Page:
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How to Host an Effective Conference Call

Bybusiness.com editorial staff,
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Nov 09, 2011
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With these guidlines your calls will be better attended and more productive.

Let’s face it, some conferences are better than others. Have you ever been on a conference call that seamed as if it would never end or simply had no point or purpose? We all have.   Just like an in person meeting if you show up late or unprepared your meeting will not be effective. By following a few simple guidelines your meetings will be focussed, on time and very effective. These guidelines will help you produce better attended meetings with fast and more complete results.

Poor calls usually start with poor planning

Make sure all participants have the call details in advance. Items such as the date and time (including time zone) and the phone number and conference code.  If you are holding a web conference along with the audio call attendees should be reminded in advance to have their computer and internet access ready to go prior to the meeting start time. Sending this in an email if possible allows people to reference it just before the call starts.Sending out an agenda in advance will allow attendees to prepare their thoughts and comments in advance. It will produce a more focussed and timely meeting.   Background noise can cause people to loose interest. You should be in a quite place and make sure you turn off your pagers and or cell phones. If you are calling from an office phone, select Do Not Disturb prior to starting the call and do not put the call on hold during the call if your phone system has music on-hold.   For web conferencing make sure your computer is set-up in advance with your presentation completed and ready to go and be sure to check your font in advance to make sure it is large enough. 

It’s your call, take control

First and foremost be on time or early. Start with a roll call so you know who is attending and during roll call each attendee should state their name, their company and their role or reason for being on the call. Establish this pattern by going first. After completing the role call briefly state your agenda and establish time limits to complete the agenda items. Everyone should have the agenda in advance or if you are holding a web conference it should be your first slide. If there are more than a three or four attendees start with your name each time you speak "this is Bob..." and encourage others to do the same. Involve all the participants by ask for feedback from specific participants by name vs. the entire group. Table any discussions that are not relevant to your agenda. And make sure that any noise or distractions are dealt with promptly At the end summarize the call and itemize any action items and the person or group assigned to them. Also, establish times for action items to be completed and reported back to the group.  Establish the day and time for your next conference call and provide conference details such call in number and conference code prior to ending the call. And finally make sure you have contact data from everyone on the call such as e-mail, phone number etc. before dropping off.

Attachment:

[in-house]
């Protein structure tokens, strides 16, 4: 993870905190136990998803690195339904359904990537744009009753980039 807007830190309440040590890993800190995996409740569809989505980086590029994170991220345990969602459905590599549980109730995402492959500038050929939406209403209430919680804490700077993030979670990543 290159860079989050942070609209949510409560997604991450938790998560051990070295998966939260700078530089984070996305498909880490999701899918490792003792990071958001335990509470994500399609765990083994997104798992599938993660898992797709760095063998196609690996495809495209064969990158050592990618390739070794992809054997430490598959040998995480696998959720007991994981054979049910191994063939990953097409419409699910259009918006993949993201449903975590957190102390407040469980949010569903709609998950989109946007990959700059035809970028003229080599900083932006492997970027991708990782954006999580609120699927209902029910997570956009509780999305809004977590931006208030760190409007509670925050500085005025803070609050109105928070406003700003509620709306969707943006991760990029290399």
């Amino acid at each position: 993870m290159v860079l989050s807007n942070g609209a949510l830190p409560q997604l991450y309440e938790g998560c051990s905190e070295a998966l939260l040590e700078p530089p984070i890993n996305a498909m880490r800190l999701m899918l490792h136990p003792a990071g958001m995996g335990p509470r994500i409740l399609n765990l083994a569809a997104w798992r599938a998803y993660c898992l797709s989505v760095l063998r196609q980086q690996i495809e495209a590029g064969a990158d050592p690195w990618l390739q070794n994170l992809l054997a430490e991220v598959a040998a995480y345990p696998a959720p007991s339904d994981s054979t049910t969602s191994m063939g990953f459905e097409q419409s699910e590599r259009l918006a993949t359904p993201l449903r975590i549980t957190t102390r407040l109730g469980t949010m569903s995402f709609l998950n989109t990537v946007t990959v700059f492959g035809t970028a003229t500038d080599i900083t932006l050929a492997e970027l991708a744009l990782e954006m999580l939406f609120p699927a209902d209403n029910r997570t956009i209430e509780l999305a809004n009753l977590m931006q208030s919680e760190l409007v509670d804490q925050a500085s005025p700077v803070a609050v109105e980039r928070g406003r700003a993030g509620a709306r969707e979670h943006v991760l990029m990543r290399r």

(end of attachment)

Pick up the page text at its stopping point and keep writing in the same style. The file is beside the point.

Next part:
Hold that thought 

Once the call ends do not jump to another project or phone call immediately. This is the best time to summarize the call and your thoughts in an email to the group.  In your email you should thank everyone for attending, summarize the highlights and list action items with an assigned party and a date for completion Be sure to restate the next calls date, time, dial in number and conference code at the end of your email.

The author is with converseNETWORKS a full service Audio, Video and Web Conferencing provider.
business.com editorial staff
business.com editorial staff
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